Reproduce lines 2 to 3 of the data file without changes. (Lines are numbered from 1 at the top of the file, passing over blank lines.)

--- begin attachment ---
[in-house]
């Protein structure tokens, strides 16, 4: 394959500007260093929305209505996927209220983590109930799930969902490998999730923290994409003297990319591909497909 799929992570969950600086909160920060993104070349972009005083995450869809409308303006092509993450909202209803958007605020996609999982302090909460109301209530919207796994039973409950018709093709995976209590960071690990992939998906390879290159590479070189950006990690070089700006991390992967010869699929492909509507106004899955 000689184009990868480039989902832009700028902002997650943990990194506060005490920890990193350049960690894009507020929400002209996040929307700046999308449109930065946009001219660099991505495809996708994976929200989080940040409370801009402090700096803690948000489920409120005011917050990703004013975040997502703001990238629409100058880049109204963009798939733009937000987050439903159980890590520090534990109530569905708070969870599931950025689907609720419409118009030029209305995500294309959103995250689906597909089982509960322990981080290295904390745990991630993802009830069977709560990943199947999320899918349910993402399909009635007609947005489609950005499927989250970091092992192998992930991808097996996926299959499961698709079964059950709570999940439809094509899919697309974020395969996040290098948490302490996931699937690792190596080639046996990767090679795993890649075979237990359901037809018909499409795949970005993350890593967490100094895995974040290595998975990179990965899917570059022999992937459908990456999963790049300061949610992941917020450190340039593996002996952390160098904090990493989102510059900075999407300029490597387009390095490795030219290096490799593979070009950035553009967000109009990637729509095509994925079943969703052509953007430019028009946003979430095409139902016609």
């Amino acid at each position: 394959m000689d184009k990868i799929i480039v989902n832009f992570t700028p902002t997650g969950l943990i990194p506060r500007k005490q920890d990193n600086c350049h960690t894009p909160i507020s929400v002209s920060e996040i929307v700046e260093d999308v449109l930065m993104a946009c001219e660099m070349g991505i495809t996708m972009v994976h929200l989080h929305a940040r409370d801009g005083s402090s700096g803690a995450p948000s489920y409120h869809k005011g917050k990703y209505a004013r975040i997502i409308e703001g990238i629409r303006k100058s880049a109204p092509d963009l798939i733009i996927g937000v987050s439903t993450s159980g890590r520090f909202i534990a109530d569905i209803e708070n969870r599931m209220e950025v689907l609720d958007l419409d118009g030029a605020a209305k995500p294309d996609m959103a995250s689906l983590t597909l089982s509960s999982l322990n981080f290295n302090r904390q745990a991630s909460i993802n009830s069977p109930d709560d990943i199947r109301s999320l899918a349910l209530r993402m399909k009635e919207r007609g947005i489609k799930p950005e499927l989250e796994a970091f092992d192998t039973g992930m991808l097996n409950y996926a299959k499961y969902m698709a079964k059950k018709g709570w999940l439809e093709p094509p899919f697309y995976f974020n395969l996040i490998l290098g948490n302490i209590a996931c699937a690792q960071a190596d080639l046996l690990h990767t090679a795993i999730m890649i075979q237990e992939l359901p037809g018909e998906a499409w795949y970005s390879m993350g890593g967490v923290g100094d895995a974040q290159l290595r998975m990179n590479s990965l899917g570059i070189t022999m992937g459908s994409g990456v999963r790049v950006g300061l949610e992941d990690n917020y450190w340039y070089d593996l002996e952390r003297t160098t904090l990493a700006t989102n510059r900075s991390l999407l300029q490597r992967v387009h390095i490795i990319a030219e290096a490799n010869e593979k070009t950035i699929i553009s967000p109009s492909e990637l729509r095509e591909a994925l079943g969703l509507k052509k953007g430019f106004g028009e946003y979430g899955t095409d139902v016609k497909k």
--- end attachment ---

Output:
């Protein structure tokens, strides 16, 4: 394959500007260093929305209505996927209220983590109930799930969902490998999730923290994409003297990319591909497909 799929992570969950600086909160920060993104070349972009005083995450869809409308303006092509993450909202209803958007605020996609999982302090909460109301209530919207796994039973409950018709093709995976209590960071690990992939998906390879290159590479070189950006990690070089700006991390992967010869699929492909509507106004899955 000689184009990868480039989902832009700028902002997650943990990194506060005490920890990193350049960690894009507020929400002209996040929307700046999308449109930065946009001219660099991505495809996708994976929200989080940040409370801009402090700096803690948000489920409120005011917050990703004013975040997502703001990238629409100058880049109204963009798939733009937000987050439903159980890590520090534990109530569905708070969870599931950025689907609720419409118009030029209305995500294309959103995250689906597909089982509960322990981080290295904390745990991630993802009830069977709560990943199947999320899918349910993402399909009635007609947005489609950005499927989250970091092992192998992930991808097996996926299959499961698709079964059950709570999940439809094509899919697309974020395969996040290098948490302490996931699937690792190596080639046996990767090679795993890649075979237990359901037809018909499409795949970005993350890593967490100094895995974040290595998975990179990965899917570059022999992937459908990456999963790049300061949610992941917020450190340039593996002996952390160098904090990493989102510059900075999407300029490597387009390095490795030219290096490799593979070009950035553009967000109009990637729509095509994925079943969703052509953007430019028009946003979430095409139902016609």
């Amino acid at each position: 394959m000689d184009k990868i799929i480039v989902n832009f992570t700028p902002t997650g969950l943990i990194p506060r500007k005490q920890d990193n600086c350049h960690t894009p909160i507020s929400v002209s920060e996040i929307v700046e260093d999308v449109l930065m993104a946009c001219e660099m070349g991505i495809t996708m972009v994976h929200l989080h929305a940040r409370d801009g005083s402090s700096g803690a995450p948000s489920y409120h869809k005011g917050k990703y209505a004013r975040i997502i409308e703001g990238i629409r303006k100058s880049a109204p092509d963009l798939i733009i996927g937000v987050s439903t993450s159980g890590r520090f909202i534990a109530d569905i209803e708070n969870r599931m209220e950025v689907l609720d958007l419409d118009g030029a605020a209305k995500p294309d996609m959103a995250s689906l983590t597909l089982s509960s999982l322990n981080f290295n302090r904390q745990a991630s909460i993802n009830s069977p109930d709560d990943i199947r109301s999320l899918a349910l209530r993402m399909k009635e919207r007609g947005i489609k799930p950005e499927l989250e796994a970091f092992d192998t039973g992930m991808l097996n409950y996926a299959k499961y969902m698709a079964k059950k018709g709570w999940l439809e093709p094509p899919f697309y995976f974020n395969l996040i490998l290098g948490n302490i209590a996931c699937a690792q960071a190596d080639l046996l690990h990767t090679a795993i999730m890649i075979q237990e992939l359901p037809g018909e998906a499409w795949y970005s390879m993350g890593g967490v923290g100094d895995a974040q290159l290595r998975m990179n590479s990965l899917g570059i070189t022999m992937g459908s994409g990456v999963r790049v950006g300061l949610e992941d990690n917020y450190w340039y070089d593996l002996e952390r003297t160098t904090l990493a700006t989102n510059r900075s991390l999407l300029q490597r992967v387009h390095i490795i990319a030219e290096a490799n010869e593979k070009t950035i699929i553009s967000p109009s492909e990637l729509r095509e591909a994925l079943g969703l509507k052509k953007g430019f106004g028009e946003y979430g899955t095409d139902v016609k497909k």